It was a huge event for Wiltshire and provided a major boost to the local economy.
Thousands celebrated and recognised our Armed Forces and the vital role they perform in protecting us and our country, as well as honouring our veterans. The three day event provided the perfect opportunity to welcome the troops returning from Germany to Wiltshire, as almost one-quarter of the British regular army will be based in the county by 2020.
Baroness Scott of Bybrook OBE, leader of Wiltshire Council, said: “Wiltshire is the beating heart of the Armed Forces and we are extremely proud of our long association with the military.
“The Armed Forces Day National Event is a unique opportunity to recognise and pay tribute to the specialist military teams, the emergency services and the other organisations that managed the incident and the subsequent clean-up that has helped south Wiltshire to return to normal.
“This has been the most fantastic three days honouring our Armed Forces. Thank you to everyone who has been with us over the weekend, it has been something we will remember for years to come. Wow, what a wonderful weekend it has been!”
Friday focused on saying thank you to serving military personnel with a free barbecue for them and their families followed by a concert open to everyone, with Duck n Cuvver and headlined by The Feeling.
On Saturday morning the military paraded through the streets of the city centre, a spectacle watched by thousands of people, and shown on big screens at Hudson’s Field. Her Royal Highness The Princess Royal took the salute outside The Guildhall.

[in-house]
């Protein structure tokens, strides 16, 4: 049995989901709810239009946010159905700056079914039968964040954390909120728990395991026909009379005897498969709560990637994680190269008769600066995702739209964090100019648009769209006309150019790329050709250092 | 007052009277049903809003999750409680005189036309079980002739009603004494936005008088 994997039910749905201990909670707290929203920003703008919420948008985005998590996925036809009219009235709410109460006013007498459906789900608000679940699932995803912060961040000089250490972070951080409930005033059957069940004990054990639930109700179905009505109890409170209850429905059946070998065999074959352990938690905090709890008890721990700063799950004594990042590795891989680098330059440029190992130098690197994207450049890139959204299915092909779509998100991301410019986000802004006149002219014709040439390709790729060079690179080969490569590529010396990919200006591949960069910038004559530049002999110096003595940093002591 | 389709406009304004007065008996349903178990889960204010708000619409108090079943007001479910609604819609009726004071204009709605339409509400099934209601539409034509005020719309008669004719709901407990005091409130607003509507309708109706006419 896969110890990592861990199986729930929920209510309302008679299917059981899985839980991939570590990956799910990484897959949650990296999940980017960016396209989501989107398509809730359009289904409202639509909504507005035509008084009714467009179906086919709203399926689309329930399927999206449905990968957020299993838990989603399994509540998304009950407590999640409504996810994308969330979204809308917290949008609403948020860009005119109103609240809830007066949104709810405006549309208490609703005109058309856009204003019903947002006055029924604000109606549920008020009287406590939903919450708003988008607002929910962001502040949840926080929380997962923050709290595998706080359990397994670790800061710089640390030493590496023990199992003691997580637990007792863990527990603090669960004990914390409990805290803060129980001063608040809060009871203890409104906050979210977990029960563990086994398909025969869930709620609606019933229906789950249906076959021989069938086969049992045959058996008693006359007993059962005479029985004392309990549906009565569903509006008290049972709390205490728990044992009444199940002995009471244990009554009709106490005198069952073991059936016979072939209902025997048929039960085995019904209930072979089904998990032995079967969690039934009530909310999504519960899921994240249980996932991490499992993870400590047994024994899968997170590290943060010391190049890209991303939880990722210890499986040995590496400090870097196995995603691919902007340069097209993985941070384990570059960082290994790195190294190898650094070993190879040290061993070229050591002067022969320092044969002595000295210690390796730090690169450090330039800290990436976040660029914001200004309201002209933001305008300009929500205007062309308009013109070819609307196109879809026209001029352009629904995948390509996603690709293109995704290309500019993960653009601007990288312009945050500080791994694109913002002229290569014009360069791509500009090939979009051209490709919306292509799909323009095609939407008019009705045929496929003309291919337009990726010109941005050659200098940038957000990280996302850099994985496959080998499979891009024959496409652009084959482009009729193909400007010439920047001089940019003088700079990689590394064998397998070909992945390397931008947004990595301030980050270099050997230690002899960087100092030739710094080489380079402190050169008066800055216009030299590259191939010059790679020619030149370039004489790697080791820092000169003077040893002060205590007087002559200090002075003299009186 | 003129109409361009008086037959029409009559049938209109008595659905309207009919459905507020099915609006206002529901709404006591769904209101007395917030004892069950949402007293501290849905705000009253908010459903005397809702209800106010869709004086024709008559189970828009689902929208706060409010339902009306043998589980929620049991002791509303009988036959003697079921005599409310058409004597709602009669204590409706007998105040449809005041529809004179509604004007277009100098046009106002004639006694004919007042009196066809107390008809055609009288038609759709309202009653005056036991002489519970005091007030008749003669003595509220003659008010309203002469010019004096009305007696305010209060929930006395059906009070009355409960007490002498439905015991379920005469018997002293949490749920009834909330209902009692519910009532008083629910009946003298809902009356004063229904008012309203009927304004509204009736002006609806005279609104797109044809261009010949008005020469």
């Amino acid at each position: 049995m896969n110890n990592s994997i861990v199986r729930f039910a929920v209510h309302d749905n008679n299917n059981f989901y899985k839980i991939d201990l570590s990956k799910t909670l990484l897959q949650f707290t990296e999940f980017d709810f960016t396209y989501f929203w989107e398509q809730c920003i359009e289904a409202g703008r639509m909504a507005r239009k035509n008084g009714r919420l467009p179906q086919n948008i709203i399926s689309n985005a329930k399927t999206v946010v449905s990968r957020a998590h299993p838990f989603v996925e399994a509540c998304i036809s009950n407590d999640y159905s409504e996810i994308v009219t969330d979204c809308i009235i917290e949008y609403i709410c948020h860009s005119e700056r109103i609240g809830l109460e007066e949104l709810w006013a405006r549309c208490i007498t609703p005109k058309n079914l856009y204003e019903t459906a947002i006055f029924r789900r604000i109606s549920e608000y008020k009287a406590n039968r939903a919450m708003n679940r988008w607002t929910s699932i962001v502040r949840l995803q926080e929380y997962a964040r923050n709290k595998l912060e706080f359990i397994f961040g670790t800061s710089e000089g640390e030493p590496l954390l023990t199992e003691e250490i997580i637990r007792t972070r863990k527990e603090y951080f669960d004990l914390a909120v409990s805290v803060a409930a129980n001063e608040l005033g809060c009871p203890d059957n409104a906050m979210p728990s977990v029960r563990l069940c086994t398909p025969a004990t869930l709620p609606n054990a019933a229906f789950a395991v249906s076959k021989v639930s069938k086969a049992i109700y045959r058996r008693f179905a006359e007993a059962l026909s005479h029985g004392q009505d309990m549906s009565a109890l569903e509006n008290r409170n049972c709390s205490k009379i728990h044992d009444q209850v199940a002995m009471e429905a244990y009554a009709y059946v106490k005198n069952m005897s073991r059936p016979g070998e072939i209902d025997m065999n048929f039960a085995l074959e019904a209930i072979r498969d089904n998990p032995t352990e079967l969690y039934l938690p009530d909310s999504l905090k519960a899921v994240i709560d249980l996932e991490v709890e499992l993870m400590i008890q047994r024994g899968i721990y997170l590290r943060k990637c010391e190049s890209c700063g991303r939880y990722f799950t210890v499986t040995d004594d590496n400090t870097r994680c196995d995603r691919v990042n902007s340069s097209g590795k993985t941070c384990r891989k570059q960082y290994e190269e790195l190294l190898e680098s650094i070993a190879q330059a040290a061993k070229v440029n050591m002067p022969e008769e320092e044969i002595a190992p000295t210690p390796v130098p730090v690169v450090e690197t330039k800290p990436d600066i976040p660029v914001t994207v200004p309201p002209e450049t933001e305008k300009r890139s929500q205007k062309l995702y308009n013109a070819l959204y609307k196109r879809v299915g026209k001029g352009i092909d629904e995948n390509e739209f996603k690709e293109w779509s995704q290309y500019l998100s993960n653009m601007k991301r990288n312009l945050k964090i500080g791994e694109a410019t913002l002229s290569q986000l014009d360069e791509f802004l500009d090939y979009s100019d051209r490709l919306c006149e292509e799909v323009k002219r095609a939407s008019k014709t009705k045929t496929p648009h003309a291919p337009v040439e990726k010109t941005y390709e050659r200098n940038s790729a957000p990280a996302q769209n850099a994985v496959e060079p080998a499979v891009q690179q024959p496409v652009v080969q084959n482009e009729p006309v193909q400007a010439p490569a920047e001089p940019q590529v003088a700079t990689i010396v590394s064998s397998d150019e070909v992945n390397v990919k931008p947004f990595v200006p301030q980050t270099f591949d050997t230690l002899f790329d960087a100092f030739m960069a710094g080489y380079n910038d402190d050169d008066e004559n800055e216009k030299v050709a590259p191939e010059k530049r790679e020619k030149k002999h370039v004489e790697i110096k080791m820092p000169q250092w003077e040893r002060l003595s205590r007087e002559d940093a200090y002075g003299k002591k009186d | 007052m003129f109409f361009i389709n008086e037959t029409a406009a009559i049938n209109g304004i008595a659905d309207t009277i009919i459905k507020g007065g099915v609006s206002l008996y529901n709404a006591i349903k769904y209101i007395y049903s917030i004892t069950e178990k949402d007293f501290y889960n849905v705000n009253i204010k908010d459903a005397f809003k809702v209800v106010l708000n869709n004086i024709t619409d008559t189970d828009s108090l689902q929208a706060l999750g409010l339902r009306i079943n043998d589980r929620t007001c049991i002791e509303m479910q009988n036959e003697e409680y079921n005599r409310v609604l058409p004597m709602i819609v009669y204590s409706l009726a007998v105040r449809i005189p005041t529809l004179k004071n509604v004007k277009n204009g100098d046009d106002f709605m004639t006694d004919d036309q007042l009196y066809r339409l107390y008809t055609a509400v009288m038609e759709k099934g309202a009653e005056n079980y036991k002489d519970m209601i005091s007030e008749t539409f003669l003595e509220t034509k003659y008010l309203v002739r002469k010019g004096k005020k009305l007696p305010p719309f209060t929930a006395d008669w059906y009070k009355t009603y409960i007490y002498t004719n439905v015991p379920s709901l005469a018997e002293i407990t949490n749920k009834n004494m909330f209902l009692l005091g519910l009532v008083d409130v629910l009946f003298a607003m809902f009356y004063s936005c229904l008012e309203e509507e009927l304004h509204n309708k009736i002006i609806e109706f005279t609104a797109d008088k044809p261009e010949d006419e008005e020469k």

Regular and reserve personnel, veterans, cadets and blue light services took part in the parade through the city’s streets as well as military horses, working dogs and vehicles. The parade was led by the mounted dutymen from the Household Mounted Division and finished with the British Army units which hold the Freedom of Salisbury.
The world famous Royal Air Force Red Arrows made a spectacular moment at 10am when they flew overhead.
Royal Hospital Chelsea Pensioners and even a Warrior armoured vehicle took part in the procession. Others taking part included The Band of HM Royal Marines Portsmouth, the Kings Royal Hussars, 22 Engineer Regiment Royal Engineers, 1 Military Working Dogs Regiment and the Household Cavalry Mounted Regiment, the Band of the RAF Regiment and members of the Queen’s Colour Squadron.
The line-up at Hudson’s Field on Saturday included an air show, military demonstrations, and a free to attend concert with The Treblemakers, The Upbeat Beatles and headliners Kaiser Chiefs. The evening, topped off with a fireworks display, was attended by 27,000 spectators.
Sunday focused on veterans and young people – those who have served and those who may serve – with a commemoration and drumhead service, supported by the Royal British Legion, with the Bishop of Salisbury and padres leading the service. It was also be marked with a flypast of historic Spitfire aircraft. There was also be the opportunity to help the event attempt to break a record by creating the world’s largest human poppy in the main arena at Hudson’s Field.
Björn Again was the headline stage act.
The event, through the BFBS, was live linked to Germany and to bases across the world.